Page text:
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Happiness Is Possible
"It is not easy to find happiness in ourselves, and it is not possible to find it anywhere else."
— Agnes Repplier, American essayist
One day a man with tattoos and a motorcycle helmet walked into my yoga studio for the first time. He had practiced martial arts in the past, so the movements felt familiar to him in some ways, but the experience was much different. He felt as if, for the first time in his life, he was letting go rather than fighting.
He became a regular student at my studio. With very small morning classes, it was often just the two of us. During these private sessions, I learned that he was a police officer and that he had been on the force for only a few months when he was thrown into the wreckage of 9/11 to help with the rescue effort. It took several years for him to realize that he was struggling with PTSD as a result of that horrific day. He said that he and his fellow officers didn't talk about what had happened. They just went to the bar to forget about it. But something about yoga soothed him. It was just the right amount of effort and surrender. At the end of class, he could finally relax and let go.
A few years passed. The studio closed. He left the police force and moved away in search of the lost parts of himself. In California, he took a yoga teacher-training course, and when he came back to New York he decided to pursue yoga as a career. He became one of my first apprentices in the advanced teacher training. He also worked at the yoga studio where I started teaching after my own studio closed. There he met a woman at the front desk who rocked his world. They became inseparable and were soon engaged.
A few years later I had the great honor of marrying them. And my three-year-old son had the honor of sticking his fingers into their fourtier fondant cake before any of the guests had a chance to see it. Thank God the pastry chef was on duty and had time to smooth it out before the reception! Of course, the bride had seen this from her dressing room window, and when she didn't freak out, I knew she was good people and more of a yogi than I was.
After the wedding, life got busy for all of us. A year or so passed and I didn't hear from him. Then one day I saw him at a teachers' meeting. Afterwards, over tea, he said he'd been going through a rough time. He and his wife had been separated for a few months. Through therapy, he realized that he'd never really dealt with the pain he carried around about his father, who had been an abusive alcoholic and wasn't really in the picture when he was growing up.
He knew that in order to let go of that pain, he'd have to forgive his father, so he traveled to the other side of the world to meet him and forgive him. Not because what his father had done was okay but because holding on to the pain of it was causing him to suffer as much as his father and he was ready to be free.
Once he let go of the huge burden of resentment toward his father, he was able to heal and move forward. A few months after our talk, he announced that he would become a father to his own daughter. I'm certain he'll be an incredible father, not just because he's kind and loving but also because he knows what it's like to live in suffering and fear and he knows that in order to live in freedom and joy, we have to face ourselves, we have to face our problems, we have to forgive and we have to let go.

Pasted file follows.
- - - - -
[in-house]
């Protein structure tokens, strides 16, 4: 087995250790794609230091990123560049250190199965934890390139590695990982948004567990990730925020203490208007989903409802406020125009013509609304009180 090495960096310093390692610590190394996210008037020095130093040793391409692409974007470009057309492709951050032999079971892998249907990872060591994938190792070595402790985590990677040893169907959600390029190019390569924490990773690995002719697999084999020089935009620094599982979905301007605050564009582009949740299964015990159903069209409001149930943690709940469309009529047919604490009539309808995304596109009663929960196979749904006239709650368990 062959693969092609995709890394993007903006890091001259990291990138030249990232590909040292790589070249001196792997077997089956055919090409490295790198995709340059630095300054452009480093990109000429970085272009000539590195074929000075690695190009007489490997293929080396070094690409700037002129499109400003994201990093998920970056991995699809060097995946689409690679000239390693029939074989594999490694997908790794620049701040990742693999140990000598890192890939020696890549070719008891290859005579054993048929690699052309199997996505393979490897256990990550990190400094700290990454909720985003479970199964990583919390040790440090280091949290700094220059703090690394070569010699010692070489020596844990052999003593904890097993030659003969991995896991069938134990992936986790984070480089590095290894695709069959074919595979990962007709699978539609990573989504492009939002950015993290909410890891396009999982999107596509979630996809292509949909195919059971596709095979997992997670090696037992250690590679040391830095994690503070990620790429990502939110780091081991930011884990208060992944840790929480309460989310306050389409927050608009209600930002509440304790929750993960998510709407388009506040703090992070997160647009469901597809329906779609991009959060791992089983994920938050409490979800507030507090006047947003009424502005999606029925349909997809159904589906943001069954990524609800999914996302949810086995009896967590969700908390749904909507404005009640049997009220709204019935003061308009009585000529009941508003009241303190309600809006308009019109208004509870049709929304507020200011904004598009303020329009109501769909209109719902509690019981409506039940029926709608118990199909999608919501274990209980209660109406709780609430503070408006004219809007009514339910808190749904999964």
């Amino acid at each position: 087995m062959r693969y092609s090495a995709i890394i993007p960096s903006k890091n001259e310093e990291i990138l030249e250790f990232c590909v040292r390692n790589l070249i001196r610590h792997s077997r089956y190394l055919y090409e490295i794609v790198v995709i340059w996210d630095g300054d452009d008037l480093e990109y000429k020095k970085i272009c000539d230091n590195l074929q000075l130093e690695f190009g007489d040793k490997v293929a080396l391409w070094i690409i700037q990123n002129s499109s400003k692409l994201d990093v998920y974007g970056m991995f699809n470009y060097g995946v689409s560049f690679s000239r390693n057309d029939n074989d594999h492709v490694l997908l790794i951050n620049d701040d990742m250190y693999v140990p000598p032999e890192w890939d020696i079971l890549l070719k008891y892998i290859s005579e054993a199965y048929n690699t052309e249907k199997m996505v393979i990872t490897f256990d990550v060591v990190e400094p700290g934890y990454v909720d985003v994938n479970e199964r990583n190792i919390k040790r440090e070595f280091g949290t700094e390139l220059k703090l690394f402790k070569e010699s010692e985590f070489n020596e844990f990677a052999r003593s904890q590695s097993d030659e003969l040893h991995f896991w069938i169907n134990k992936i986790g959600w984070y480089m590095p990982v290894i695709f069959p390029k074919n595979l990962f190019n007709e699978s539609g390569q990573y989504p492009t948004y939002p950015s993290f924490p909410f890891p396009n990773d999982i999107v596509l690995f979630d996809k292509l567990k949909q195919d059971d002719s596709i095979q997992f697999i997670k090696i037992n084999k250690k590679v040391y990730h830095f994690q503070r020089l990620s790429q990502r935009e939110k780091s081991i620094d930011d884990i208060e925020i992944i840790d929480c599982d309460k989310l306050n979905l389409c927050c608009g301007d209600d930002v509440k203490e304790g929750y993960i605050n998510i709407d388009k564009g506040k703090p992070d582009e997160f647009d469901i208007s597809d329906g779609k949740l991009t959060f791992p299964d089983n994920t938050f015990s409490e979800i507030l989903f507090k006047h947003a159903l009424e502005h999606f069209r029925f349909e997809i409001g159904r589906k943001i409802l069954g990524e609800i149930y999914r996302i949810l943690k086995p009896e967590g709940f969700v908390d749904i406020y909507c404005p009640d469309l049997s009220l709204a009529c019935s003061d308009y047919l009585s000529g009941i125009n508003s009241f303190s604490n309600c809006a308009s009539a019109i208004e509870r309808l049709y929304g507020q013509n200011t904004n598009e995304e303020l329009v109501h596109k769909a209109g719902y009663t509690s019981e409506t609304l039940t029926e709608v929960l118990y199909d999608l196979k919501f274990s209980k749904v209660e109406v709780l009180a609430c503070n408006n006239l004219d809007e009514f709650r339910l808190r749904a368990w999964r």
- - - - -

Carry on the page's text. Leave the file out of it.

Not only did he change his whole life, but now as a yoga teacher he also changes the lives of many other people on a daily basis. This is the process of Total Transformation. This is the process of living a conscious life. This way of living isn't always easy, but it's always worth the effort. Over the course of almost twenty years, I've watched so many people, including myself, transform their lives through the practices in this book. I encourage you to open up to the possibility, whether you think you're broken beyond repair or you think your life is great and you don't need any help, that greater freedom and peace are always available to you. It is possible for everyone who chooses to pursue it, including you. You just have to open up, step in and let go.
"If it were not possible for you to be free from suffering, I would not teach you how." — The Buddha
The Buddha said, "Life is suffering." That doesn't seem like a very uplifting way for a spiritual teacher to begin his teachings, but upon close investigation, we discover that he was right. The suffering the Buddha refers to doesn't have to mean that someone is pulling our fingernails out with pliers or that we're dying of a terribly painful disease. It's simply the state of wanting things to be different from how they are. Sometimes it's very pronounced, like when we finally have a blow-up with a partner and all the rage comes out in words or physical violence. But most of the time it manifests more subtly, as that mental list of things we should be doing but don't have time for. It's the running commentary about all the stupid things we say when interacting with others. It manifests as negative energy toward people who appear to be different from us. However it appears, we all have it, and unless we're pursuing a consciousness, the suffering is most often simply being ignored or numbed by distractions, addictions and projection — as in, we project onto others the things that bother us about ourselves.
Though the Buddha said that life is suffering, he also promised that there's a way out, not once we get to heaven or in the next lifetime but in this lifetime. "If it were not possible for you to be free from suffering, I would not teach you how," he said. We can employ the many tools of mindful living to free ourselves from suffering.